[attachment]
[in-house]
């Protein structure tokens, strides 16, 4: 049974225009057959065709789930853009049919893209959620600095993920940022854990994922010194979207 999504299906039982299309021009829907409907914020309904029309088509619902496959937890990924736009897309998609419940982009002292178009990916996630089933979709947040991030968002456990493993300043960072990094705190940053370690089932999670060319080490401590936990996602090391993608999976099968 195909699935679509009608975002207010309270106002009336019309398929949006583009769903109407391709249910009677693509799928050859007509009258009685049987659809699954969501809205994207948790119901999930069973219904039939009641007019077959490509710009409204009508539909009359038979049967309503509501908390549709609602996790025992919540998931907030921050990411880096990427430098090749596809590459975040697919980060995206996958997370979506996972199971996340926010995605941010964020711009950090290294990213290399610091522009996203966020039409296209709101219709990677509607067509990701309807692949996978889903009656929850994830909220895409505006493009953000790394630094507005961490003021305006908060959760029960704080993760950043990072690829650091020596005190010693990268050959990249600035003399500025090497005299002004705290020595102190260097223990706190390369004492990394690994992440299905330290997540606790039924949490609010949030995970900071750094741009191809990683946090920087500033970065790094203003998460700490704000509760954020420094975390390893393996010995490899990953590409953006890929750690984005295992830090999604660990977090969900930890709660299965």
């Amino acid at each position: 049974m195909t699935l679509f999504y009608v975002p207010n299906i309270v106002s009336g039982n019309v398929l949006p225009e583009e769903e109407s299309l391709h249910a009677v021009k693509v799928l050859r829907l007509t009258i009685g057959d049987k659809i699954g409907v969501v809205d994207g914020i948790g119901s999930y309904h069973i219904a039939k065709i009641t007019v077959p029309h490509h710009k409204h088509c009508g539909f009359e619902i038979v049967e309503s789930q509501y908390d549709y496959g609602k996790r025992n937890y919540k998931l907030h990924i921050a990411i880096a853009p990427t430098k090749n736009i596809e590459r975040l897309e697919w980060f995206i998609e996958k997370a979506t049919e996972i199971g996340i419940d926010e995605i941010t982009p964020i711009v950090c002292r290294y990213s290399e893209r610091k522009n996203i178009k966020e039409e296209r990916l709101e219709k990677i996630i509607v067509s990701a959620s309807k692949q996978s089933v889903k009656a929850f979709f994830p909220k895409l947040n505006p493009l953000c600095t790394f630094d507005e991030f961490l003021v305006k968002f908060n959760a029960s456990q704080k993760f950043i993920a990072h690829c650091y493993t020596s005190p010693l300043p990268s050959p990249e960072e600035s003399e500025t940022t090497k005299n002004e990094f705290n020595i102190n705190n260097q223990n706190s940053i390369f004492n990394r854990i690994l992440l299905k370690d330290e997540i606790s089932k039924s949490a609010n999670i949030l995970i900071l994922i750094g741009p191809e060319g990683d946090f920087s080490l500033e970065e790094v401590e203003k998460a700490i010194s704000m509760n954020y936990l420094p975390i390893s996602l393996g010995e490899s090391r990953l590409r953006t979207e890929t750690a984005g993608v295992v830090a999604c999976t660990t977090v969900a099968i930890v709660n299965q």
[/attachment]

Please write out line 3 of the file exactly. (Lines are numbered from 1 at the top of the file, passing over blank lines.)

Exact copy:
């Amino acid at each position: 049974m195909t699935l679509f999504y009608v975002p207010n299906i309270v106002s009336g039982n019309v398929l949006p225009e583009e769903e109407s299309l391709h249910a009677v021009k693509v799928l050859r829907l007509t009258i009685g057959d049987k659809i699954g409907v969501v809205d994207g914020i948790g119901s999930y309904h069973i219904a039939k065709i009641t007019v077959p029309h490509h710009k409204h088509c009508g539909f009359e619902i038979v049967e309503s789930q509501y908390d549709y496959g609602k996790r025992n937890y919540k998931l907030h990924i921050a990411i880096a853009p990427t430098k090749n736009i596809e590459r975040l897309e697919w980060f995206i998609e996958k997370a979506t049919e996972i199971g996340i419940d926010e995605i941010t982009p964020i711009v950090c002292r290294y990213s290399e893209r610091k522009n996203i178009k966020e039409e296209r990916l709101e219709k990677i996630i509607v067509s990701a959620s309807k692949q996978s089933v889903k009656a929850f979709f994830p909220k895409l947040n505006p493009l953000c600095t790394f630094d507005e991030f961490l003021v305006k968002f908060n959760a029960s456990q704080k993760f950043i993920a990072h690829c650091y493993t020596s005190p010693l300043p990268s050959p990249e960072e600035s003399e500025t940022t090497k005299n002004e990094f705290n020595i102190n705190n260097q223990n706190s940053i390369f004492n990394r854990i690994l992440l299905k370690d330290e997540i606790s089932k039924s949490a609010n999670i949030l995970i900071l994922i750094g741009p191809e060319g990683d946090f920087s080490l500033e970065e790094v401590e203003k998460a700490i010194s704000m509760n954020y936990l420094p975390i390893s996602l393996g010995e490899s090391r990953l590409r953006t979207e890929t750690a984005g993608v295992v830090a999604c999976t660990t977090v969900a099968i930890v709660n299965q």